He’d ask: “How’s your life going? Who is in your life? Why are those people in your life?”
A lot of times he would ask me about the people that he didn’t love and I mean that in a friendly way. He had a great sense of humor, and he used that to deliver messages clearly, but in a more gentle manner.
He’d say: “Why are you still friends with that guy?”
Once, about a particular friend, he said: “I give that guy a total score of zero as a good friend for you.”
From there on out, he would call this friend of mine Zero. That was his nickname.
Or, he’d pull out his sarcasm and say something like: “I checked around and it turns out you’re the only person anywhere that will actually talk to that guy.”
And then, he’d laugh and I’d walk away and would think, “Geez, maybe he’s right. Maybe.”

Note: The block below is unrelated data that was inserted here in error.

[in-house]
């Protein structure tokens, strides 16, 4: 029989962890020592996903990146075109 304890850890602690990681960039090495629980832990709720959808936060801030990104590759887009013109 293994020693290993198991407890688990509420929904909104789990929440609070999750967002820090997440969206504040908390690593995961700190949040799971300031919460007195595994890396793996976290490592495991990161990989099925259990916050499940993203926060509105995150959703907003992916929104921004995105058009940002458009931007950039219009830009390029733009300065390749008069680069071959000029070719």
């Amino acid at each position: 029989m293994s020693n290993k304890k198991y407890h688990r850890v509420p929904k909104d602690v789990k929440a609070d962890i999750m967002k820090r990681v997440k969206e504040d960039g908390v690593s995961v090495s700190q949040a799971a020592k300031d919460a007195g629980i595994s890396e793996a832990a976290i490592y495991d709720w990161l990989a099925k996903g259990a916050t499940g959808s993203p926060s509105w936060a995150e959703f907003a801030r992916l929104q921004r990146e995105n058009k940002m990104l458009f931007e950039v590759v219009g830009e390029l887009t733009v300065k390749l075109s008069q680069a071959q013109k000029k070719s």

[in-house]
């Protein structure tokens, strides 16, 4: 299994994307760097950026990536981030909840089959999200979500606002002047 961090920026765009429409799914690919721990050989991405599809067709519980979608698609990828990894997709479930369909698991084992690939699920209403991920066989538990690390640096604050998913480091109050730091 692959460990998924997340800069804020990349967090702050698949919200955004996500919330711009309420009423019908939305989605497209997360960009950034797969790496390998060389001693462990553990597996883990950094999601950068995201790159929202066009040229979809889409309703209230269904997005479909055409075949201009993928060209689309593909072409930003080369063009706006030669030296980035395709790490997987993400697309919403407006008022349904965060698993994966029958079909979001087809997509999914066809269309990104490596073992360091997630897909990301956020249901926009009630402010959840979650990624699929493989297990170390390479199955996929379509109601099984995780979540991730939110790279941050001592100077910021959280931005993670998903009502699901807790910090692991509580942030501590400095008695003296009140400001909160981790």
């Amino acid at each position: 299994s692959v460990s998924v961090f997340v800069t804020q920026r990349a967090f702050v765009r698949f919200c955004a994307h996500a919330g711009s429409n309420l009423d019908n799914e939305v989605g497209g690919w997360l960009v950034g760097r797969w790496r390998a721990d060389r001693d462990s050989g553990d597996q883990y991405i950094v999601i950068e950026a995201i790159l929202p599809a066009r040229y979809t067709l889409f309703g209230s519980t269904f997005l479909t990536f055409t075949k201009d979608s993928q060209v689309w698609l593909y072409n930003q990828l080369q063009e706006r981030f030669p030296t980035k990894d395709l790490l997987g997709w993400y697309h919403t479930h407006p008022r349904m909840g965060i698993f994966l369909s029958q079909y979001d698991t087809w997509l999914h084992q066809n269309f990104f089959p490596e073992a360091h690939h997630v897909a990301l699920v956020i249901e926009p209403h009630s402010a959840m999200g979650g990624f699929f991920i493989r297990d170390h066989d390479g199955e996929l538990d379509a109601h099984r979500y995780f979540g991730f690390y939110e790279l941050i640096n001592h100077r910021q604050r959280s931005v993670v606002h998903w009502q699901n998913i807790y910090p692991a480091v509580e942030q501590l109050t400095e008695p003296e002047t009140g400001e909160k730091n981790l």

Turns out, he was right. I really took that advice into my adult life and focused on the people who were important to me.
That line of questioning, the constant, to-the-point questioning made me start to see that I needed to not spend time around negative people or the wrong influences, and instead focus on positive people.
That lesson helped me become the person I wanted to be, to really look at how I spent my time in life. It helped me achieve a lot of the things I wanted to achieve because I stopped wasting time with people and things that didn’t do anything for me.
I was lucky, too, that I wasn’t the only one he did this kind of stuff with. He had a gentleness in the sense that he was friendly to everybody. He was the one that knew every waitress’s name, because he took the time to ask them.
That did not come from the culture he grew up in.
There’s a favorite restaurant he had in Chicago that we’d go to called the Cambridge House. There was always a giant line on weekends and a waitress or two would spot him and light up. They’d say: “Sid, your table’s ready.”
We never waited in line.
It was so clear to me that he was so open and accepting of everybody and friendly to everyone. He judged nobody, but he was private about his own struggles and his own backstory.